There was a distinct lack of post-metal in our end of 2017 round-up and, in some ways, this is unsurprising. The heyday of the genre happened over a decade ago, and its deceptively simple formula has now made it more and more challenging for bands to say something original with the sound. There have of course been exceptions to this rule, with releases like Cult of Luna’s Mariner garnering a lot of critical attention over the last few years. Still, even these standout albums have had to rely on external influences, like the vocal additions of Julie Christmas or an increasing dependence on prog metal and electronic ingredients, to reinvigorate post-metal’s now slightly tired recipe.
However, this is not to say that there weren’t any quality releases from the post-metal camp last year. One album that flew under our radar was Utopioid; the 6th full-length from veteran Philadelphia quintet, Rosetta. Rosetta were part of the original wave of post-metal titans, such as Pelican and ISIS, who established the genre’s sound with releases like their classic 2006 debut, The Galilean Satellites. Since then, they have quietly released one quality record after another and have tentatively begun to expand their own sound, as well the sonic potential of the genre itself. Rosetta have always been a band that placed notable emphasis on the atmospheric elements of post-metal, utilising passionate crescendos and spacey progressions to add emotional character and depth to their otherwise aggressive and often sludgy core sound. 2015’s Quintessential Ephemera saw the group make a concerted effort to frame their sound more than ever around their atmospheric qualities. The addition of clean vocals and a generally more patient and thoughtful feel translated into a fresh approach to a conventional sound, even if it left older, heavier fans slightly wanting. Rosetta’s latest effort pushes their sound even further into cerebral atmospheric territory, and has resulted in a thoroughly enjoyable album that lends itself to the project’s long-standing cosmic themes, while providing refreshing new possibilities for the genre.
Building on the forays of Quintessential Ephemera, Utopioid makes extended and effective use of clean vocals, which drone hypnotically throughout the mellower passages of the album before breaking out into the band’s trademark ragged scream as the music’s energy intensifies. Readers would be mistaken for thinking the scarcity of harsh vocals on this album means it lacks heaviness though, because when they do hit, they hit hard; providing powerful emotional climaxes as they ebb and flow in perfect synchronicity with the tone and intensity of the album’s hour-long run time.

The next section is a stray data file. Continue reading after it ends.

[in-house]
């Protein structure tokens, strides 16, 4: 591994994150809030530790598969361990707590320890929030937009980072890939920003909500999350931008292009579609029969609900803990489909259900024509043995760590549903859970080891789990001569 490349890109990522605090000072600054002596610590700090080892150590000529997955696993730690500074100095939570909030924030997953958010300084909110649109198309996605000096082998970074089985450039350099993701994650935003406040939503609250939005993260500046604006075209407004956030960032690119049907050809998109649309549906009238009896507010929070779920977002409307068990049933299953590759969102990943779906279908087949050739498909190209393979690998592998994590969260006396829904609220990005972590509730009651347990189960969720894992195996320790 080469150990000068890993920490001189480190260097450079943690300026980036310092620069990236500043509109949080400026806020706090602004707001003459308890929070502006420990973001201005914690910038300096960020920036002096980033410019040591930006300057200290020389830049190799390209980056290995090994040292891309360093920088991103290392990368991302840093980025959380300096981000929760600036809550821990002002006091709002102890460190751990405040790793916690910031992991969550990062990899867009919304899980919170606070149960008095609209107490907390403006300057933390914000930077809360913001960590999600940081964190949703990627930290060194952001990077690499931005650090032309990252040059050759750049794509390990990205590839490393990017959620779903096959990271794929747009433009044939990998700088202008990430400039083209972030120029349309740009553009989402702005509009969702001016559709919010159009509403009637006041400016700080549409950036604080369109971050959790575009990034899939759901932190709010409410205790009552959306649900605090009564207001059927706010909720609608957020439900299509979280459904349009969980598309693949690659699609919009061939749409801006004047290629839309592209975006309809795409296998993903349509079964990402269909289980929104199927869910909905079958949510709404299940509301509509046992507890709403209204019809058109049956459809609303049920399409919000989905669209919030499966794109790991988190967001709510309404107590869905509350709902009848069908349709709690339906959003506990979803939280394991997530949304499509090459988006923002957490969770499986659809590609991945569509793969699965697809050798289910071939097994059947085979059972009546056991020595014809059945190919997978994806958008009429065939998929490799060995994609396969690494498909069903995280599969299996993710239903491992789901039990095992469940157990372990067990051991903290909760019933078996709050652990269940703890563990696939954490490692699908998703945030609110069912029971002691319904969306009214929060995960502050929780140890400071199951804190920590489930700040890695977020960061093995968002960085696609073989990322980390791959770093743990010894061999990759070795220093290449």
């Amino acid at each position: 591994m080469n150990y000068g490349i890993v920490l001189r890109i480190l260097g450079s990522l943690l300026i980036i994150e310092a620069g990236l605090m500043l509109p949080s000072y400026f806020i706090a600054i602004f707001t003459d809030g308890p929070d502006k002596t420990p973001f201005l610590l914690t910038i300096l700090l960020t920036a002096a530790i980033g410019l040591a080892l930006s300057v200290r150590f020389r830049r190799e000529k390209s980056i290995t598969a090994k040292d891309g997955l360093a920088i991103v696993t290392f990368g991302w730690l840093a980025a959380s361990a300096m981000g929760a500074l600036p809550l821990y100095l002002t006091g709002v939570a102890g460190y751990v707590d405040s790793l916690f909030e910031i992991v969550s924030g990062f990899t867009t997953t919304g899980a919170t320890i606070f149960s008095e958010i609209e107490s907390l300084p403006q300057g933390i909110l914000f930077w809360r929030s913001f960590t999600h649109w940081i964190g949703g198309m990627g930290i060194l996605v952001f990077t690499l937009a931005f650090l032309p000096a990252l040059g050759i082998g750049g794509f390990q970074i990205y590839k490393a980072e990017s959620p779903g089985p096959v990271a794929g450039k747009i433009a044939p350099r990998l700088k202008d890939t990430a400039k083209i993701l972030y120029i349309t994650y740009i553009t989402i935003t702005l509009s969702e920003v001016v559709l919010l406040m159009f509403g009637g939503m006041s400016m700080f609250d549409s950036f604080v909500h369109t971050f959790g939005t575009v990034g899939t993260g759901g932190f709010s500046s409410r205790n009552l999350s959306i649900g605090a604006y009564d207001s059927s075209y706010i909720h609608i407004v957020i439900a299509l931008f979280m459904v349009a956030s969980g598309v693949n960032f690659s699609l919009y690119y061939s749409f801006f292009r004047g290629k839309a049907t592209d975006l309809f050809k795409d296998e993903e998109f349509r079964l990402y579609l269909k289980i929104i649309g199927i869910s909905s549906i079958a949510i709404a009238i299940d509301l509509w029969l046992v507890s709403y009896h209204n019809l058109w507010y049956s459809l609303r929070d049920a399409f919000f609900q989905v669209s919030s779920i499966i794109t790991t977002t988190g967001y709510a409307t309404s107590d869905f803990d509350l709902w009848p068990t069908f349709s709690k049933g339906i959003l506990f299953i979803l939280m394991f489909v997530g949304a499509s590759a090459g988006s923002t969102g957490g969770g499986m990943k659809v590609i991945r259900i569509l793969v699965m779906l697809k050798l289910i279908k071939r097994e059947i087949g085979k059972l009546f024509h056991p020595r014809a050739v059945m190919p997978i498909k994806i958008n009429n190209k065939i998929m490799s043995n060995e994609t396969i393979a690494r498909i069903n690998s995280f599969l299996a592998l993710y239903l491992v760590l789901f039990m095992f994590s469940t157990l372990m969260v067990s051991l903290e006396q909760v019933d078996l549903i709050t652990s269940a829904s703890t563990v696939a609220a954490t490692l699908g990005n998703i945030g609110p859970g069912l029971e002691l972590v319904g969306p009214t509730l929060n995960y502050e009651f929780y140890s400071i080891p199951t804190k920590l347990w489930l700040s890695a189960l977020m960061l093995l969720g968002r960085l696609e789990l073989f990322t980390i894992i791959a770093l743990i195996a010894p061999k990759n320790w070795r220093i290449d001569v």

Similarly, for the most part, the instrumental tone of the record is slow, brooding and pensive. Rosetta employ their signature progressions of floating, delay- and reverb-laden ethereal guitar passages, which are layered and interwoven to haunting effect. The tone of these passages, and of the instrumentals more generally, conveys an expansive sense of space and evokes feelings of both isolation and serenity. It also plays to the thematic elements of outer space that have comprised an essential element of the band’s sound since their inception. The album very effectively evokes the cold, unforgiving, desperate isolation and vastness of the cosmos, yet also its overwhelming grandeur and complexity. Like the vocals, the hypnotic spell cast by the airy guitars is only occasionally broken by moments of absolutely crushing heaviness, but once again the sparsity of these passages makes them all the more potent.
One potential criticism of the extended atmospheric passages and slow progression of the album is that tracks tend to blur together, although the natural flow between songs does add to the sense that the album is to be experienced as one larger, dynamic composition. That being said, the moments that do stand out tend to be on the heavier tracks. “King Ivory Tower”, “Détente” and “Qohelet” comprise the most memorable songs, and do so by finding the right yin-yang balance between vocal styles and by working compelling hooks into the guitar leads and vocal lines. Penultimate track “Qohelet” stands out as exemplary in that it subverts the expectation of the slow crescendo typically associated with post-metal. Just two and a half minutes in, it drops suddenly and uncompromisingly into one of the album’s most punishing passages, only to dissipate just as abruptly, leaving the listener stunned and reeling. Unfortunately, the malevolent intensity that builds throughout “Qohelet” is such that the album’s final foray – the slow and pensive “Intramorten” – feels somewhat redundant.
Utopioid is not a revolutionary album. Rosetta use the same solid foundation of post-metal tropes that they and many others have always employed, but with this release the band have successfully discovered fresh new territory in a genre that had appeared largely worn out. More impatient listeners might argue that the extensive quietude and lingering atmospheric passages must be endured, rather than enjoyed, in order to experience the cathartic pay-off of the few heavier climaxes. However, the subdued passages don’t come across as tension-building filler. They have their own engaging sense of depth and detail, and create immersive soundscapes that feed into the band’s long-standing space themes. Overall, this is a stellar release, and is well worth the time and attention of anyone with even a casual interest in music of the ‘post-‘ variety.